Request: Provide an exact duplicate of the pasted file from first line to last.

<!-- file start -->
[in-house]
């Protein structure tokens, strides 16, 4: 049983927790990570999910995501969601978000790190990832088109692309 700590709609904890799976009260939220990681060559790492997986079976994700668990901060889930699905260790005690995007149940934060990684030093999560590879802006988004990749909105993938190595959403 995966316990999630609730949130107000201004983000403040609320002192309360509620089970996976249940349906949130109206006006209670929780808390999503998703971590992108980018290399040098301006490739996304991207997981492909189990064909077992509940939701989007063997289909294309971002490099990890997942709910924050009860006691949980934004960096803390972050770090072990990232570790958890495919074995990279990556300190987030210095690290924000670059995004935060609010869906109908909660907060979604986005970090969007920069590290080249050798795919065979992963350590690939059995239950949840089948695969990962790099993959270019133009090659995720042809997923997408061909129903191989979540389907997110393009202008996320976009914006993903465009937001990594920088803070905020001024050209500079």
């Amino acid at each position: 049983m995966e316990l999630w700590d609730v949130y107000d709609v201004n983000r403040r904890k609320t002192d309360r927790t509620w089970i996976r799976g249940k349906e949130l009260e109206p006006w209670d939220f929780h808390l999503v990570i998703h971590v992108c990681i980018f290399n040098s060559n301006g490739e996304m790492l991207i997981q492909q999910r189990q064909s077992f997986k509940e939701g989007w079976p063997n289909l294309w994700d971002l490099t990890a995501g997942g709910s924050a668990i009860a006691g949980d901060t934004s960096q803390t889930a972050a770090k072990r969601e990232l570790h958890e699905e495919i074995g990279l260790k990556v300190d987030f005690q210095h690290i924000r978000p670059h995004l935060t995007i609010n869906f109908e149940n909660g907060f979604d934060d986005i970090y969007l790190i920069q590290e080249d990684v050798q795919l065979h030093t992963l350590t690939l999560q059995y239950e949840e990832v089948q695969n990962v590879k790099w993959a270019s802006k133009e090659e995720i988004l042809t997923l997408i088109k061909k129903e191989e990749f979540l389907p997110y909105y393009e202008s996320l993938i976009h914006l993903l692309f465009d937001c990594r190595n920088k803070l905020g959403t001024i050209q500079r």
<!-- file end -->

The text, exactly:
[in-house]
């Protein structure tokens, strides 16, 4: 049983927790990570999910995501969601978000790190990832088109692309 700590709609904890799976009260939220990681060559790492997986079976994700668990901060889930699905260790005690995007149940934060990684030093999560590879802006988004990749909105993938190595959403 995966316990999630609730949130107000201004983000403040609320002192309360509620089970996976249940349906949130109206006006209670929780808390999503998703971590992108980018290399040098301006490739996304991207997981492909189990064909077992509940939701989007063997289909294309971002490099990890997942709910924050009860006691949980934004960096803390972050770090072990990232570790958890495919074995990279990556300190987030210095690290924000670059995004935060609010869906109908909660907060979604986005970090969007920069590290080249050798795919065979992963350590690939059995239950949840089948695969990962790099993959270019133009090659995720042809997923997408061909129903191989979540389907997110393009202008996320976009914006993903465009937001990594920088803070905020001024050209500079």
């Amino acid at each position: 049983m995966e316990l999630w700590d609730v949130y107000d709609v201004n983000r403040r904890k609320t002192d309360r927790t509620w089970i996976r799976g249940k349906e949130l009260e109206p006006w209670d939220f929780h808390l999503v990570i998703h971590v992108c990681i980018f290399n040098s060559n301006g490739e996304m790492l991207i997981q492909q999910r189990q064909s077992f997986k509940e939701g989007w079976p063997n289909l294309w994700d971002l490099t990890a995501g997942g709910s924050a668990i009860a006691g949980d901060t934004s960096q803390t889930a972050a770090k072990r969601e990232l570790h958890e699905e495919i074995g990279l260790k990556v300190d987030f005690q210095h690290i924000r978000p670059h995004l935060t995007i609010n869906f109908e149940n909660g907060f979604d934060d986005i970090y969007l790190i920069q590290e080249d990684v050798q795919l065979h030093t992963l350590t690939l999560q059995y239950e949840e990832v089948q695969n990962v590879k790099w993959a270019s802006k133009e090659e995720i988004l042809t997923l997408i088109k061909k129903e191989e990749f979540l389907p997110y909105y393009e202008s996320l993938i976009h914006l993903l692309f465009d937001c990594r190595n920088k803070l905020g959403t001024i050209q500079r």